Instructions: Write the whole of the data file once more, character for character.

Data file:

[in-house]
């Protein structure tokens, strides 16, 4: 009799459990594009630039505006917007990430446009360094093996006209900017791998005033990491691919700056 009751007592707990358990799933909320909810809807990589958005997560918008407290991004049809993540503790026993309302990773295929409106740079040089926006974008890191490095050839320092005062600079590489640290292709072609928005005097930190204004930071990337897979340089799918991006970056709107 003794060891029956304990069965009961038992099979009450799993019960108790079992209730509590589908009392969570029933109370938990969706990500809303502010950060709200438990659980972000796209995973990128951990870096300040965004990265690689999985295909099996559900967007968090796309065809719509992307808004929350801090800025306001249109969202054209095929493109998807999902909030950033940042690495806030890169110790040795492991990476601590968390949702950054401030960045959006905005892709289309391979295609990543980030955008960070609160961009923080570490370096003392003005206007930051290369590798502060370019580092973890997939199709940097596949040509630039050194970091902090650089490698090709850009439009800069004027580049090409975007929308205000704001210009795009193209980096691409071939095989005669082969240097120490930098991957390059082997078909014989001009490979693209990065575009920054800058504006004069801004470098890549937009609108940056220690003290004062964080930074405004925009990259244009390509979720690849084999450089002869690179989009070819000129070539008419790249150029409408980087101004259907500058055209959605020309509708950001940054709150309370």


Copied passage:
[in-house]
């Protein structure tokens, strides 16, 4: 009799459990594009630039505006917007990430446009360094093996006209900017791998005033990491691919700056 009751007592707990358990799933909320909810809807990589958005997560918008407290991004049809993540503790026993309302990773295929409106740079040089926006974008890191490095050839320092005062600079590489640290292709072609928005005097930190204004930071990337897979340089799918991006970056709107 003794060891029956304990069965009961038992099979009450799993019960108790079992209730509590589908009392969570029933109370938990969706990500809303502010950060709200438990659980972000796209995973990128951990870096300040965004990265690689999985295909099996559900967007968090796309065809719509992307808004929350801090800025306001249109969202054209095929493109998807999902909030950033940042690495806030890169110790040795492991990476601590968390949702950054401030960045959006905005892709289309391979295609990543980030955008960070609160961009923080570490370096003392003005206007930051290369590798502060370019580092973890997939199709940097596949040509630039050194970091902090650089490698090709850009439009800069004027580049090409975007929308205000704001210009795009193209980096691409071939095989005669082969240097120490930098991957390059082997078909014989001009490979693209990065575009920054800058504006004069801004470098890549937009609108940056220690003290004062964080930074405004925009990259244009390509979720690849084999450089002869690179989009070819000129070539008419790249150029409408980087101004259907500058055209959605020309509708950001940054709150309370």